The Frosty Arctic is No Stranger to Beauty

Source: "Rossiiskaya Gazeta" newspaper.

The world’s first drifting polar station SP-1 celebrates its 70th anniversary.

Someone once made the shrewd comment that modern Russia will always have the Polar epic, the Great Victory and Gagarin to be proud of. Quite fair a statement. Nothing less, but a few words more.

Exactly 70 years ago Russia witnessed events that did not just shake the country but made the whole world reel. Another new word emerged among the others lavishly enriching Russian vocabulary – “papanintsy” which stands for “Papanin’s crew”. This was the name for four polar explorers who planted the Soviet flag at the North Pole on June 6th, 1937. They were selflessly romantic, those strong brave men: Ivan Papanin, Evgeny Fedorov, Pyotr Shirshov and Ernst Krenkel who drifted on SP-1 polar station for almost a year amidst the arctic ice.

We imagine that the pre-war epoch judging by scarce documentaries, seldom shown on modern TV and scanty films –was heroic, full of love, patriotism, valour and faith in a bright future which was too hard to conquer. Today 1937 and the following years are commonly remembered with grief and woe. It is understandable. But that epoch had its victories, celebrated all across the country from Moscow to the very outskirts, both now and then seeming real and sincere. As real as crowds of thousands of people parading spontaneously along the cities’ main streets, as real as festive corteges, flocks of pigeons, multi-coloured balloons, music and dancing and that unspeakable feeling of delight, pride and belonging to the deeds of the chosen.

In 1937 Papanin’s crew landed on the ice, in June the same year three Heroes of the Soviet Union Chkalov, Bajdukov and Belyakov (yet without the Golden stars, but country-wide famous) arrived in America out of the blue astonishing the US aircraft designers by the Soviet planes’ capabilities. “The mastery and bravery of three Soviet pilots” was proclaimed by Roosevelt himself who could hardly be suspected of having taken a liking to the Soviet Union. A month later another Soviet crew of Gromov, Yumashev and Danilin flew from Moscow to the US San-Jacinto setting an absolute straight flying range record – 10,148 kilometres. That time no one in the world could repeat the polar pilots’ achievement.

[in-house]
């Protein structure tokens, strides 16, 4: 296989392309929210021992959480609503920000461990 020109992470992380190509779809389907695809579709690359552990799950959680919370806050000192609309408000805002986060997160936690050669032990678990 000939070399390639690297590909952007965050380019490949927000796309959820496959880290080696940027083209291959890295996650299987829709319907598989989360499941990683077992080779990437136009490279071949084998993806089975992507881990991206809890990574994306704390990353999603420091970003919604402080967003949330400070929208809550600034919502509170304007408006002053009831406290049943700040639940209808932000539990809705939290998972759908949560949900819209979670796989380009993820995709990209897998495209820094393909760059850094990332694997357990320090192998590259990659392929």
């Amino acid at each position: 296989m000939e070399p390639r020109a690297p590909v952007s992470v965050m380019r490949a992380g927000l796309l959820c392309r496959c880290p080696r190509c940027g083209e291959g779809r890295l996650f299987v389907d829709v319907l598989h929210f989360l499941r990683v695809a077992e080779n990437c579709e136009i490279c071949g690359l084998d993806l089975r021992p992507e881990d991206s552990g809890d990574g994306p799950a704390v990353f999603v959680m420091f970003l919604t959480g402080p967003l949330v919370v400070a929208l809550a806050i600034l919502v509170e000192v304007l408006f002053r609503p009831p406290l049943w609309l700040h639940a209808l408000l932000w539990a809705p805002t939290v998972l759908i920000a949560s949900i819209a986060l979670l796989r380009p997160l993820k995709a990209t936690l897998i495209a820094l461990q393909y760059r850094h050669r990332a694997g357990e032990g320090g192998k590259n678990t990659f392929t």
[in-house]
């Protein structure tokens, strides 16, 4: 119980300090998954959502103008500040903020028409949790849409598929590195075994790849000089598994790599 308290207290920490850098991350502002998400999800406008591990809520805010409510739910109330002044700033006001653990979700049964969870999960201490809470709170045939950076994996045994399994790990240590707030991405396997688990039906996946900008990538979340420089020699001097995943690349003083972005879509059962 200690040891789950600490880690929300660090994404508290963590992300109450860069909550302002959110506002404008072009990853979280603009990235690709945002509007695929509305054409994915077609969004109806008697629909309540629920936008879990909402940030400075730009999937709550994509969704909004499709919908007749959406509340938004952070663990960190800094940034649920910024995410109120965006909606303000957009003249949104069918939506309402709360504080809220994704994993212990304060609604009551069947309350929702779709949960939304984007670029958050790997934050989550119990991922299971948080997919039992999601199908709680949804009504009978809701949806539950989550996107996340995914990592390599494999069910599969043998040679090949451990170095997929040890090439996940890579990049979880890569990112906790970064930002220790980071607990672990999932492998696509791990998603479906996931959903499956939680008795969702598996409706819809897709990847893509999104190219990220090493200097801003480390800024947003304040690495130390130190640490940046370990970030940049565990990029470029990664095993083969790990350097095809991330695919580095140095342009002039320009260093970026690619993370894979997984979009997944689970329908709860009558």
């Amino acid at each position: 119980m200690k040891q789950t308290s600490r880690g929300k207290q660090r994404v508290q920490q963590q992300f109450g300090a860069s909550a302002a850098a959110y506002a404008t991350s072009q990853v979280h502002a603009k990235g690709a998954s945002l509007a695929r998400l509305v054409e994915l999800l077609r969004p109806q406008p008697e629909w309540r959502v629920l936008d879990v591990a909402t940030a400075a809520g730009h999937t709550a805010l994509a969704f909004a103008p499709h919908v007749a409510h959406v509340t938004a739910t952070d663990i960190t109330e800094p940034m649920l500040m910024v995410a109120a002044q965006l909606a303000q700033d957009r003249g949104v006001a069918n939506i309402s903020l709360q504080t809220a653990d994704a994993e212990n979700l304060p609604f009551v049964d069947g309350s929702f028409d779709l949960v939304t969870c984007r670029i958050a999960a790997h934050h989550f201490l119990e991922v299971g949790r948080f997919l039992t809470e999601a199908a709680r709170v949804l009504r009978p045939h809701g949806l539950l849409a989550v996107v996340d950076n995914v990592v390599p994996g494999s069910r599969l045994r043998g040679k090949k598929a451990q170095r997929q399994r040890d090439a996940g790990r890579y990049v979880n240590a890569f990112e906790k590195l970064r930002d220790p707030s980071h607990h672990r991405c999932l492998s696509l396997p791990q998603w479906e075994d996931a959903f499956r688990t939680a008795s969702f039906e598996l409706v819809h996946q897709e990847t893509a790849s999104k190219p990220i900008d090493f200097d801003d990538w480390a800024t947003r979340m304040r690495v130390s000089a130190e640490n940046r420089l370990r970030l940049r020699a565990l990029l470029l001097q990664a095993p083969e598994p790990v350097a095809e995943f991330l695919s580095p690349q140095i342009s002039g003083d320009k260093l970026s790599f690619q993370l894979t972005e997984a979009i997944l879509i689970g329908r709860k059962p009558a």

There were other drifting stations and flights, and reasons to reward Soviet polar explorers, pilots and sailors. But SP-1 will always be remembered nationally and in global history as an outstanding, unmatched, milestone event.

Is it known and remembered today? It is and this is confirmed by yet another event coinciding with the 70th anniversary of establishing the world’s first scientific polar station SP-1 in the Arctic region and the non-stop flight across the North Pole to the USA by Chkalov and Gromov. This event was the creation of the mobile Polar museum. The project narrating the history of heroic exploration and development of the Arctic region was launched on April 23rd, 2007 during the expedition to the North Pole where the world’s first exhibition about SP-1 was organized.

Two tents were put on top of the world: one being an exact copy of legendary Papanin’s tent with hammer and sickle and white USSR letters on its black side. Another was painted with a magnificent and proud Russian tricolour tinting the Arctic ultrawide landscape. They hosted the exhibitions’ exposition. That day the pole heard not only the sound of the Russian anthem and rolling Hooray’s but also the velvety, tender, mysterious and magic sounds of the cello. Denis Shapovalov, the student of great Rostropovich, was playing Schubert’s Ave Maria on top of the Earth.